MAHDI ARMY UPDATE....Ned Parker of the LA Times reports that Muqtada al-Sadr has fallen on hard times:

In a telling measure of the militia's power, the U.S. military credits Sadr's decision more than a year ago to call a cease-fire as one of the chief reasons for the sharp drop in violence in Iraq.

But Sadr's fortunes have also plummeted, and his followers now contemplate a world where they are on the run and their Shiite rivals have the upper hand.

....Sadr's troubles are rooted in the fighting between his militia and Iraqi security forces that erupted in March after Prime Minister Nouri Maliki ordered the army to clear the militia's strongholds in the southern city of Basra. The clashes there ended only when Sadr commanded his militia to stand down, and then did the same in Sadr City six weeks later.

....With his armed wing formally frozen, Sadr looked to repair his movement's image. He announced in June that his fighters should form a new social and religious education organization, named Mumahidoon, which aims to teach Iraqis about Islam.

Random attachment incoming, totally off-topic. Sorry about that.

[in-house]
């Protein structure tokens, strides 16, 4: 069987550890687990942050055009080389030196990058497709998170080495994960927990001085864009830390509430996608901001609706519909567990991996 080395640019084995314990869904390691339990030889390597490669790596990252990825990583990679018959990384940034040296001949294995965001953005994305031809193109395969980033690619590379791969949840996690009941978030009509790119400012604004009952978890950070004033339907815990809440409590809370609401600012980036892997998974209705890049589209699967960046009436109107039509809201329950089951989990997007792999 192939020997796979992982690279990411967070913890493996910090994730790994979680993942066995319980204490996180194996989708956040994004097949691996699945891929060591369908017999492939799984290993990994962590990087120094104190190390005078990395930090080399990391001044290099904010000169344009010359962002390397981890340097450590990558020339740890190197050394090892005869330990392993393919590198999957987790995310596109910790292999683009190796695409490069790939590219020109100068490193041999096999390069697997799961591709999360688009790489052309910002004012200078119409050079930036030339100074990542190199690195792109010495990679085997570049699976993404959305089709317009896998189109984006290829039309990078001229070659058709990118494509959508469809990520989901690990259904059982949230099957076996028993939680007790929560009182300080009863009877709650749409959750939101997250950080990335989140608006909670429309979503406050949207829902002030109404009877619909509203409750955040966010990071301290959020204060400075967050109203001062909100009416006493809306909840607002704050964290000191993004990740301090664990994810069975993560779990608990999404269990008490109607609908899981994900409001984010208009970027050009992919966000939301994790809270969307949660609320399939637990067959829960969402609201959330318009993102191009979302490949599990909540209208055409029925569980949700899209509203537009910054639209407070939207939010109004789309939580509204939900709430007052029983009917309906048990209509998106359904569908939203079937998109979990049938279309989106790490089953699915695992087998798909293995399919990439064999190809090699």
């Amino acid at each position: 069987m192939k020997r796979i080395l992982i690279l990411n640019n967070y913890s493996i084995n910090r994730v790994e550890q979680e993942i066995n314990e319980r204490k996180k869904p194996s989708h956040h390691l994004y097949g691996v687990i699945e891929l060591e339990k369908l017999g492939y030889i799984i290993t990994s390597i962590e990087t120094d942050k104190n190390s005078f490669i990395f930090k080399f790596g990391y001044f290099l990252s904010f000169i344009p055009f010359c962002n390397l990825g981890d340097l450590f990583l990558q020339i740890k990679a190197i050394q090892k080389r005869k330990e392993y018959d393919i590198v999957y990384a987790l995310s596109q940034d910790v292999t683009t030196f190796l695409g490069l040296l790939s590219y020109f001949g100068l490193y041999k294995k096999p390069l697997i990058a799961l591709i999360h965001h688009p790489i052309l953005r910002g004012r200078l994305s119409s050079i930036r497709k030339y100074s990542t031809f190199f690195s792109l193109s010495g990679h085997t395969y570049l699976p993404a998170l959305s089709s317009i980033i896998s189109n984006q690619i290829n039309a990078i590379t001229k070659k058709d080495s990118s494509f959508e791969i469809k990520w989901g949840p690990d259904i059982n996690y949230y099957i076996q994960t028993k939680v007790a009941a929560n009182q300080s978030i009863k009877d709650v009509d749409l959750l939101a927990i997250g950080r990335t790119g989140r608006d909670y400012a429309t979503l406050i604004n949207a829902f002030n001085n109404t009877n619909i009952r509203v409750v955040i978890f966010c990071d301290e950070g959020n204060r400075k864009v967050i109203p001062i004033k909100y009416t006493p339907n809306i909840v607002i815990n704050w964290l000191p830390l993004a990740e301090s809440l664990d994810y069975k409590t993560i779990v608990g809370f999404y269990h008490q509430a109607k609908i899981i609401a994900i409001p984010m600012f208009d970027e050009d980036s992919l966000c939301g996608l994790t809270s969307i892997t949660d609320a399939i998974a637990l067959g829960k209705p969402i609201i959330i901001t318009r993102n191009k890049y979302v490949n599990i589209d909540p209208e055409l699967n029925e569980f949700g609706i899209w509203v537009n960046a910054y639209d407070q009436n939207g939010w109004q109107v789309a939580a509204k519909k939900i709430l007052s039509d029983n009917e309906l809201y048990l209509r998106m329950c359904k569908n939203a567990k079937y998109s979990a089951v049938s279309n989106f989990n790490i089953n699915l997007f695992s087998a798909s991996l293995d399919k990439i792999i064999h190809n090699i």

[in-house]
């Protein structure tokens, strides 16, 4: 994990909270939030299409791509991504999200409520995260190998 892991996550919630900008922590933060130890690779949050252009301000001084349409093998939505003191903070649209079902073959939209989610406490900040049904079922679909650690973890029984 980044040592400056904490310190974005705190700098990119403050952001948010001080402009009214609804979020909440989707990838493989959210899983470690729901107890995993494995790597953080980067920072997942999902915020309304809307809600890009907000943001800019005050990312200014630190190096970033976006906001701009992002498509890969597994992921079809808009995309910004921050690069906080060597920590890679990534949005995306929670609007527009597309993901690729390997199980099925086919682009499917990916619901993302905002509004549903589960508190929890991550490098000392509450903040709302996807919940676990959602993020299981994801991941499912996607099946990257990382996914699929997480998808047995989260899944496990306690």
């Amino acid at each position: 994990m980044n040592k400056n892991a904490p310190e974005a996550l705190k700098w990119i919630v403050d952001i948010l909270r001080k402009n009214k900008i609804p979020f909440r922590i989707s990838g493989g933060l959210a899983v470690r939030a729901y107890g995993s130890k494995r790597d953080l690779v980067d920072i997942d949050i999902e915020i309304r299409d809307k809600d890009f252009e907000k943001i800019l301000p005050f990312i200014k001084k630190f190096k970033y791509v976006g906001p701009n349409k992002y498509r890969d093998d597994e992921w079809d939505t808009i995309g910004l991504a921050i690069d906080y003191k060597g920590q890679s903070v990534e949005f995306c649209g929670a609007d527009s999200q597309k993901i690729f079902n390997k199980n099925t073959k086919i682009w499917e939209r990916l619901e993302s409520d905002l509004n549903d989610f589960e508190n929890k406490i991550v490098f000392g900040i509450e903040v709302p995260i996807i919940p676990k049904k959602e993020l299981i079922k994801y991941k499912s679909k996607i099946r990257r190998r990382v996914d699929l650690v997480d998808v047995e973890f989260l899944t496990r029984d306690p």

...."To avoid having his organization continually targeted, he had to do something with them, so he followed the Islamic Brotherhood and Hezbollah model," a U.S. military intelligence officer said, referring to other Islamist movements that provide charitable services and enjoy popularity in the Arab world.

At the time, I was skeptical that the Basra operation was a big win for Maliki, but obviously I was pretty spectacularly wrong about that. It's still not clear to me exactly what happened in Basra — did Sadr get beaten? did he sincerely decide that the violence had gotten out of hand? did he take direction from Iran? — but there's not much question that the eventual result was an enormous drop in influence for Sadr and a victory for Maliki and his Badr Organization allies.

In any case, read the whole thing if you're interested in the current lay of the land in Sadr City. It's certainly possible that Sadr could someday Hezbollah-ize his operation and end up more influential than ever, but in the meantime the cease-fire looks like a pretty permanent decision.